My own first visit to it was in the late autumn of 1861, and was made in company with James Freeman Clarke, Governor Andrew, and my husband. Dr. Howe had already passed beyond the age of military service, but was enabled to render valuable aid as an officer of the Sanitary Commission, and also on the commission which had in charge the condition and interests of the newly freed slaves.
Although Dr. Howe had won his spurs, many years before this time, in the guerrilla contest of the Greek struggle for national life, his understanding of military operations continued to be remarkable. I do not remember that, throughout the course of the war, he was ever deceived by an illusory report of victory. He would carefully consider the plan of the battle, and when he said, “ This looks to me like a defeat,” the later reports were sure to justify his surmise.
As we approached the city, I saw, from time to time, small groups of armed men seated on the ground, near a fire. Dr. Howe explained to me that these were the pickets detailed to guard the railroad. The main body of the enemy’s troops was then stationed in the near neighborhood of Washington, and the capture of the national capital would have been of great strategic advantage to their cause. To render this impossible, the large army of the Potomac was encamped around the city, with General McClellan in command. Within the city limits mounted officers and orderlies galloped to and fro. Ambulances, drawn by four horses, were driven through the streets, stopping sometimes before Willard’s Hotel, where we had all found quarters. From my window I saw the office of the New York Herald, and near it the ghastly advertisement of an agency for embalming and forwarding the bodies of those who had fallen in the fight or who had perished by fever. William Henry Channing, nephew of the great Channing, and heir to his spiritual distinction, had left his Liverpool pulpit, deeply stirred by love of his country and enthusiasm in a noble cause. On Sundays, his voice rang out, clear and musical as a bell, within the walls of the Unitarian church. I went more than once with him and Mr. Clarke to visit camps and hospitals. It was on the occasion of one of these visits that I made my first attempt at public speaking. I had joined the rest of my party in a reconnoitring expedition, the last stage of which was the headquarters of Colonel William Greene, of the 1st Massachusetts heavy artillery.
Our friend received us with a warm welcome, and presently said to me, “ Mrs. Howe, you must speak to my men.” Feeling my utter inability to do this, I ran away and tried to hide myself in one of the hospital tents. Colonel Greene twice found me and brought me back to his piazza, where at last I stood, and told, as well as I could, how glad I was to meet the brave defenders of our cause, and how constantly they were in my thoughts.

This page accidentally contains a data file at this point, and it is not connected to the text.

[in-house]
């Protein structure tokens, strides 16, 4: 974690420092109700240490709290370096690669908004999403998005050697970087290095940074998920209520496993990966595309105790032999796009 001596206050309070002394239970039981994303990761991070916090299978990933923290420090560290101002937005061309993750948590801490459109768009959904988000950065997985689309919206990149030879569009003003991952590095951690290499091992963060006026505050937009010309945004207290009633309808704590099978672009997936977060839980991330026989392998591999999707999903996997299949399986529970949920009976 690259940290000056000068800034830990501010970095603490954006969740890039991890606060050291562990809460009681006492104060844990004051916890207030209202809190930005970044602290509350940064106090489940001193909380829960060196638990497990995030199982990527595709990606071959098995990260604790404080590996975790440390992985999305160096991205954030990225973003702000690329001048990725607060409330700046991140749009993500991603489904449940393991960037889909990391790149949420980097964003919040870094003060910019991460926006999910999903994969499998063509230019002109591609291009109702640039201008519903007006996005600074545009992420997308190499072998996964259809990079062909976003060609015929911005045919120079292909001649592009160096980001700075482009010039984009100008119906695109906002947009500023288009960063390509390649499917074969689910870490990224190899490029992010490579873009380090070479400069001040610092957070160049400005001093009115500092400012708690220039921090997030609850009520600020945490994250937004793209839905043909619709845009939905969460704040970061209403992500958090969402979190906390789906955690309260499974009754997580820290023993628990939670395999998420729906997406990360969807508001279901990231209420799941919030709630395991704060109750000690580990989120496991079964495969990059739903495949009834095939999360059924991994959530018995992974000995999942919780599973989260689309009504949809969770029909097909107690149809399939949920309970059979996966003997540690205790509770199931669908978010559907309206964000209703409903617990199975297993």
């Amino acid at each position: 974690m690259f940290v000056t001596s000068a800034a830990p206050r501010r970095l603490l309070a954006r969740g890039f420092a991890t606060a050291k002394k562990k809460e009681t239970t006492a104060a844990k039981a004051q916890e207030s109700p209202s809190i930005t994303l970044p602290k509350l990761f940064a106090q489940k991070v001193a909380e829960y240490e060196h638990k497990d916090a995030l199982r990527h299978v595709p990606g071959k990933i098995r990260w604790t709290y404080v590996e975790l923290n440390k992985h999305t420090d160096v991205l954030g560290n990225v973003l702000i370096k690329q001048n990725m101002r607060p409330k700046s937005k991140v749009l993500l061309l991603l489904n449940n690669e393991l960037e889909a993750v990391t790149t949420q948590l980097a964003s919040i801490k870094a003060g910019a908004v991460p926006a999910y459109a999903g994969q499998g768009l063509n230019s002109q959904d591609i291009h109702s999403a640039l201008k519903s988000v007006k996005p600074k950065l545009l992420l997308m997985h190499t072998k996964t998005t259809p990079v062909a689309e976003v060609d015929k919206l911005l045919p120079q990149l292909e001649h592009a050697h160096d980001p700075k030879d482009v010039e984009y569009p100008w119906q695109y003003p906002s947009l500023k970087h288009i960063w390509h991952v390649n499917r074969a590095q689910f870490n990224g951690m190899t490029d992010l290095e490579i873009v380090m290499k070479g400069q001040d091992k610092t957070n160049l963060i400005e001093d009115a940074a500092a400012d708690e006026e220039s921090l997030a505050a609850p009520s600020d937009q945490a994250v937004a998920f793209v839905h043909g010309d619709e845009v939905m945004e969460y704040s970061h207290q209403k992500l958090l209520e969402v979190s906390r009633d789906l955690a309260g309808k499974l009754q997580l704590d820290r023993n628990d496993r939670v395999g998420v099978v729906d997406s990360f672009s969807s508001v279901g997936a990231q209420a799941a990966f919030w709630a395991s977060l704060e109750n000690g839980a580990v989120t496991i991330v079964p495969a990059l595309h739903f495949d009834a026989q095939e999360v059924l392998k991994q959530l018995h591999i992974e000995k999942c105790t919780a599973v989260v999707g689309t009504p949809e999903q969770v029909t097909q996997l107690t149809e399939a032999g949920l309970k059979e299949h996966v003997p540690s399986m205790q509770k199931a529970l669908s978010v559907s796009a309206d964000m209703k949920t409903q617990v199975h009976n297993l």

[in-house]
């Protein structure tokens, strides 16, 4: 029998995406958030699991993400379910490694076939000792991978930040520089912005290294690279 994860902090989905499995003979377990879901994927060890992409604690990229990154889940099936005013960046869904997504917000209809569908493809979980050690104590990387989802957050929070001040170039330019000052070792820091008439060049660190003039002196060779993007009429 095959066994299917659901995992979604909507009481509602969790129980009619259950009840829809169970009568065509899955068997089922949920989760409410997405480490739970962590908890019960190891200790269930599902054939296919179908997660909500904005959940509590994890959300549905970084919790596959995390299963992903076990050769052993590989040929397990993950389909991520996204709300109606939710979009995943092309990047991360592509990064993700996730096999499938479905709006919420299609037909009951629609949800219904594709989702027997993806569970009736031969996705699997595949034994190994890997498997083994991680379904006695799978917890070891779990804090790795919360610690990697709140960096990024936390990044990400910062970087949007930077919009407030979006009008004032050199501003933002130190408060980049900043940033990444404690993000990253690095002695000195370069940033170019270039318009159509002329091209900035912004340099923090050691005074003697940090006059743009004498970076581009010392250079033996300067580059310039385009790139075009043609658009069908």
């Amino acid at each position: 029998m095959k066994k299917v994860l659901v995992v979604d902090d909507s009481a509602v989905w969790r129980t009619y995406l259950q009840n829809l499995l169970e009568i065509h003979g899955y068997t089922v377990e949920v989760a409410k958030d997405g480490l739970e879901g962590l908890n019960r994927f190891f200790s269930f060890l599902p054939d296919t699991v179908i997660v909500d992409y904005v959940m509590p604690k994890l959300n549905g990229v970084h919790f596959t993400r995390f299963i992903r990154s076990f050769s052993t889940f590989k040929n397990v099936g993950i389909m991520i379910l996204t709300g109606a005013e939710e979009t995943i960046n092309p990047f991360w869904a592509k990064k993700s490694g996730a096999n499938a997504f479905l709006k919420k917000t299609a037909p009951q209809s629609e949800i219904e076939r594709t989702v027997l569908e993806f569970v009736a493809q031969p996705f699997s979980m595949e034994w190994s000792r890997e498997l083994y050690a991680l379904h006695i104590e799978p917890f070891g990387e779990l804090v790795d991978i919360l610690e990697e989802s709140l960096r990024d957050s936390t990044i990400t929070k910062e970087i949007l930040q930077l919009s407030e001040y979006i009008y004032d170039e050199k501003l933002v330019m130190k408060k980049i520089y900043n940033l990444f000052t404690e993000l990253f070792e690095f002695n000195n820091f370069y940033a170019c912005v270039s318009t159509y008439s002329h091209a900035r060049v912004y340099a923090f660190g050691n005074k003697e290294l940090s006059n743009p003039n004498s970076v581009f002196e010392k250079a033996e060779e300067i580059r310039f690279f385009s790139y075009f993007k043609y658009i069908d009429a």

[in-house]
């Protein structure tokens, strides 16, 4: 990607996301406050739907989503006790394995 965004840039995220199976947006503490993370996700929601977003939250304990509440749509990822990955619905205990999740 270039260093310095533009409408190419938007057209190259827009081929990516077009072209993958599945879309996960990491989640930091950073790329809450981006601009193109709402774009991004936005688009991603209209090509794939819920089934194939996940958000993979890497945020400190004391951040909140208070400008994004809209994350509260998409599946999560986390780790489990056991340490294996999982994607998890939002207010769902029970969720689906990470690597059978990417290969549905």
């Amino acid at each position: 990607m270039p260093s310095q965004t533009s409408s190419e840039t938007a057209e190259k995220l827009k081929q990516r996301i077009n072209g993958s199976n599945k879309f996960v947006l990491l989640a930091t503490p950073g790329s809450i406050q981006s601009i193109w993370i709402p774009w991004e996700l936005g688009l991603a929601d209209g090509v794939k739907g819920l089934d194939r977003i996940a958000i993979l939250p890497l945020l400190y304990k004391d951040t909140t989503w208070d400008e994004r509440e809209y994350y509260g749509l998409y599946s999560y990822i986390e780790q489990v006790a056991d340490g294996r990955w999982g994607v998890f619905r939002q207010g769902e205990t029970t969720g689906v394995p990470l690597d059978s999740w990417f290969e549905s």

Among my recollections of this period I especially cherish that of our interview with President Abraham Lincoln, arranged for us by our kind friend, Governor Andrew. The President was laboring at this time under a terrible pressure of doubt and anxiety. He received us in one of the drawing rooms of the White House, where we were invited to take seats, in full view of Stuart’s portrait of Washington. The conversation took place mostly between the President and Governor Andrew. I remember well the sad expression of Mr. Lincoln’s deep blue eyes, the only feature of his face which could be called other than plain. Mrs. Andrew, being of the company, inquired when we could have the pleasure of seeing Mrs. Lincoln, and Mr. Lincoln named to us the day of her reception. He said to Governor Andrew, apropos of I know not what, “ I once heerd George Sumner tell a story.” The unusual pronunciation fixed in my memory this one unimportant sentence. The talk, indeed, ran mostly on indifferent topics.
When we had taken leave, and were out of hearing, Mr. Clarke said of Mr. Lincoln, “ We have seen it in his face, hopeless honesty ; that is all.” He spoke as if he felt that it was far from enough.
None of us knew then — how could we have known ? — how deeply God’s wisdom had touched and inspired that devout and patient soul. At the moment few people praised or trusted him. Why did he not do this, or that, or the other ? He a President, indeed ! Look at this war, dragging on so slowly ! Look at our many defeats and rare victories ! Such was the talk that one constantly heard regarding him. The most charitable held that he meant well. Governor Andrew was one of the few whose faith in him never wavered.
Meanwhile, through evil and good report, he was listening for the mandate which comes to one alone, bringing with it the decision of a mind convinced and of a conscience resolved. When the right moment came, he issued the proclamation of emancipation to the slaves. He sent his generals into the enemy’s country. He lived to welcome them as victors, to electrify the civilized world with his simple, sincere speech, to fall by the hand of an assassin, to bequeath to his country the most tragical and sacred of her memories.
It would be impossible for me to say how many times I have been called upon to rehearse the circumstances under which I wrote the Battle Hymn of the Republic. I have also had occasion more than once to state the simple story in writing. As this oft-told tale has no unimportant part in the story of my life, I will briefly add it to these records.